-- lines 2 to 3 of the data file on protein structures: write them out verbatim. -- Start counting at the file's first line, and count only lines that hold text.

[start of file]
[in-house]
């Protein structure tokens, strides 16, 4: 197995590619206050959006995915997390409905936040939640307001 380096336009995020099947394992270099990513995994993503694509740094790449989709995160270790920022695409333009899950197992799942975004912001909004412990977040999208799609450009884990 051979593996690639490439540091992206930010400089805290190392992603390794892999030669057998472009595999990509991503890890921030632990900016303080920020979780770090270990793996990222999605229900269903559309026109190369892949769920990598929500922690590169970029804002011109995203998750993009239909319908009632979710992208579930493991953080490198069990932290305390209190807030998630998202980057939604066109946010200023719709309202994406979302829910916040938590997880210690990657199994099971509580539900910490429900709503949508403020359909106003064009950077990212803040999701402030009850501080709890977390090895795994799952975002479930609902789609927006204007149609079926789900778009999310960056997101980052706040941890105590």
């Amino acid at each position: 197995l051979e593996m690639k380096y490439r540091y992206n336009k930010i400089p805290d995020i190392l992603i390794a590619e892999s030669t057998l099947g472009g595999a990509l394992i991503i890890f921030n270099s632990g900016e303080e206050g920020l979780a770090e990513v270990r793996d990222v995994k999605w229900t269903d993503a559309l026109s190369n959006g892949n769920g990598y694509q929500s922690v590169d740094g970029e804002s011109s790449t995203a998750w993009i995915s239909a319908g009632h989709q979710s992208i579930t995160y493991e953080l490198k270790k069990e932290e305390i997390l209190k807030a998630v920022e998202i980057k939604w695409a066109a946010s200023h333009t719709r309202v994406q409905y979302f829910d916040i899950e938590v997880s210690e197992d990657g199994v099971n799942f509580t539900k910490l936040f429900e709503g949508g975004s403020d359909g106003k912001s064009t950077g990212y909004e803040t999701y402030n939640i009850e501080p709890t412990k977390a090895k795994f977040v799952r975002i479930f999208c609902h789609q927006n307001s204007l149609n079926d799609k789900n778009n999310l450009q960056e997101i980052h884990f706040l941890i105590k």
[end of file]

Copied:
């Protein structure tokens, strides 16, 4: 197995590619206050959006995915997390409905936040939640307001 380096336009995020099947394992270099990513995994993503694509740094790449989709995160270790920022695409333009899950197992799942975004912001909004412990977040999208799609450009884990 051979593996690639490439540091992206930010400089805290190392992603390794892999030669057998472009595999990509991503890890921030632990900016303080920020979780770090270990793996990222999605229900269903559309026109190369892949769920990598929500922690590169970029804002011109995203998750993009239909319908009632979710992208579930493991953080490198069990932290305390209190807030998630998202980057939604066109946010200023719709309202994406979302829910916040938590997880210690990657199994099971509580539900910490429900709503949508403020359909106003064009950077990212803040999701402030009850501080709890977390090895795994799952975002479930609902789609927006204007149609079926789900778009999310960056997101980052706040941890105590």
């Amino acid at each position: 197995l051979e593996m690639k380096y490439r540091y992206n336009k930010i400089p805290d995020i190392l992603i390794a590619e892999s030669t057998l099947g472009g595999a990509l394992i991503i890890f921030n270099s632990g900016e303080e206050g920020l979780a770090e990513v270990r793996d990222v995994k999605w229900t269903d993503a559309l026109s190369n959006g892949n769920g990598y694509q929500s922690v590169d740094g970029e804002s011109s790449t995203a998750w993009i995915s239909a319908g009632h989709q979710s992208i579930t995160y493991e953080l490198k270790k069990e932290e305390i997390l209190k807030a998630v920022e998202i980057k939604w695409a066109a946010s200023h333009t719709r309202v994406q409905y979302f829910d916040i899950e938590v997880s210690e197992d990657g199994v099971n799942f509580t539900k910490l936040f429900e709503g949508g975004s403020d359909g106003k912001s064009t950077g990212y909004e803040t999701y402030n939640i009850e501080p709890t412990k977390a090895k795994f977040v799952r975002i479930f999208c609902h789609q927006n307001s204007l149609n079926d799609k789900n778009n999310l450009q960056e997101i980052h884990f706040l941890i105590k």